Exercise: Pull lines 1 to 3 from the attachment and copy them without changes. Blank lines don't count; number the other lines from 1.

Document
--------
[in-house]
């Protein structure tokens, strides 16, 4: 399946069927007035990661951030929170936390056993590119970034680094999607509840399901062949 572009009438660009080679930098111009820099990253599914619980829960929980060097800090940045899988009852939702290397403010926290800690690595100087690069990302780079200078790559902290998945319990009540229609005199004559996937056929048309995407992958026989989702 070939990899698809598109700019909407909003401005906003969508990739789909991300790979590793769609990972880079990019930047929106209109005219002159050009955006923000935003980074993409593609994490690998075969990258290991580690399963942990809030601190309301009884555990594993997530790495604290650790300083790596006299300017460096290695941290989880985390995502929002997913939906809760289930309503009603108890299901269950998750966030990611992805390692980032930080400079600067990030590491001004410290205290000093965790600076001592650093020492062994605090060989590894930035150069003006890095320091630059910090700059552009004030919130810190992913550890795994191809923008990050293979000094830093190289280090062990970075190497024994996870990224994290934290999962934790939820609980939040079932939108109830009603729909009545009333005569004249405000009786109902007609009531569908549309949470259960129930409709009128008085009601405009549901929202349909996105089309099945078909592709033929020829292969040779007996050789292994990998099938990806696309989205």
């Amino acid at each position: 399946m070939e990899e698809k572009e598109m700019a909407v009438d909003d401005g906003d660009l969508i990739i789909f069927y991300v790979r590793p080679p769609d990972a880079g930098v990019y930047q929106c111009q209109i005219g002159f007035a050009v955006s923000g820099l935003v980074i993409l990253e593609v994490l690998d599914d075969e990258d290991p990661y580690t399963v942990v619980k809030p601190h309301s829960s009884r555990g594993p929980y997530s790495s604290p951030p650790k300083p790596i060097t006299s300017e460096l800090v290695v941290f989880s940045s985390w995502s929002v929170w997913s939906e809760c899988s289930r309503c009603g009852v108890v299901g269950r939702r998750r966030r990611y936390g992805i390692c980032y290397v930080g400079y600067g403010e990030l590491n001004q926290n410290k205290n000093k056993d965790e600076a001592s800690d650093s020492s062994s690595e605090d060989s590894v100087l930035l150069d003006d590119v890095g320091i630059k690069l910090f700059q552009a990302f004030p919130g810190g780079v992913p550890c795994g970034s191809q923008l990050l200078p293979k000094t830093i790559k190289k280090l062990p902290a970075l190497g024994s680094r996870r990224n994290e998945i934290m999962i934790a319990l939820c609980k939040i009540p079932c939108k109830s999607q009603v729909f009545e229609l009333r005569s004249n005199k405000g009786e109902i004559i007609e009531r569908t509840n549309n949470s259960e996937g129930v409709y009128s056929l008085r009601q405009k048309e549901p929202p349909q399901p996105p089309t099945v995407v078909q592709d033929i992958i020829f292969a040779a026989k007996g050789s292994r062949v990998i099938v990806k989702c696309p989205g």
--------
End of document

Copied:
[in-house]
């Protein structure tokens, strides 16, 4: 399946069927007035990661951030929170936390056993590119970034680094999607509840399901062949 572009009438660009080679930098111009820099990253599914619980829960929980060097800090940045899988009852939702290397403010926290800690690595100087690069990302780079200078790559902290998945319990009540229609005199004559996937056929048309995407992958026989989702 070939990899698809598109700019909407909003401005906003969508990739789909991300790979590793769609990972880079990019930047929106209109005219002159050009955006923000935003980074993409593609994490690998075969990258290991580690399963942990809030601190309301009884555990594993997530790495604290650790300083790596006299300017460096290695941290989880985390995502929002997913939906809760289930309503009603108890299901269950998750966030990611992805390692980032930080400079600067990030590491001004410290205290000093965790600076001592650093020492062994605090060989590894930035150069003006890095320091630059910090700059552009004030919130810190992913550890795994191809923008990050293979000094830093190289280090062990970075190497024994996870990224994290934290999962934790939820609980939040079932939108109830009603729909009545009333005569004249405000009786109902007609009531569908549309949470259960129930409709009128008085009601405009549901929202349909996105089309099945078909592709033929020829292969040779007996050789292994990998099938990806696309989205």
């Amino acid at each position: 399946m070939e990899e698809k572009e598109m700019a909407v009438d909003d401005g906003d660009l969508i990739i789909f069927y991300v790979r590793p080679p769609d990972a880079g930098v990019y930047q929106c111009q209109i005219g002159f007035a050009v955006s923000g820099l935003v980074i993409l990253e593609v994490l690998d599914d075969e990258d290991p990661y580690t399963v942990v619980k809030p601190h309301s829960s009884r555990g594993p929980y997530s790495s604290p951030p650790k300083p790596i060097t006299s300017e460096l800090v290695v941290f989880s940045s985390w995502s929002v929170w997913s939906e809760c899988s289930r309503c009603g009852v108890v299901g269950r939702r998750r966030r990611y936390g992805i390692c980032y290397v930080g400079y600067g403010e990030l590491n001004q926290n410290k205290n000093k056993d965790e600076a001592s800690d650093s020492s062994s690595e605090d060989s590894v100087l930035l150069d003006d590119v890095g320091i630059k690069l910090f700059q552009a990302f004030p919130g810190g780079v992913p550890c795994g970034s191809q923008l990050l200078p293979k000094t830093i790559k190289k280090l062990p902290a970075l190497g024994s680094r996870r990224n994290e998945i934290m999962i934790a319990l939820c609980k939040i009540p079932c939108k109830s999607q009603v729909f009545e229609l009333r005569s004249n005199k405000g009786e109902i004559i007609e009531r569908t509840n549309n949470s259960e996937g129930v409709y009128s056929l008085r009601q405009k048309e549901p929202p349909q399901p996105p089309t099945v995407v078909q592709d033929i992958i020829f292969a040779a026989k007996g050789s292994r062949v990998i099938v990806k989702c696309p989205g």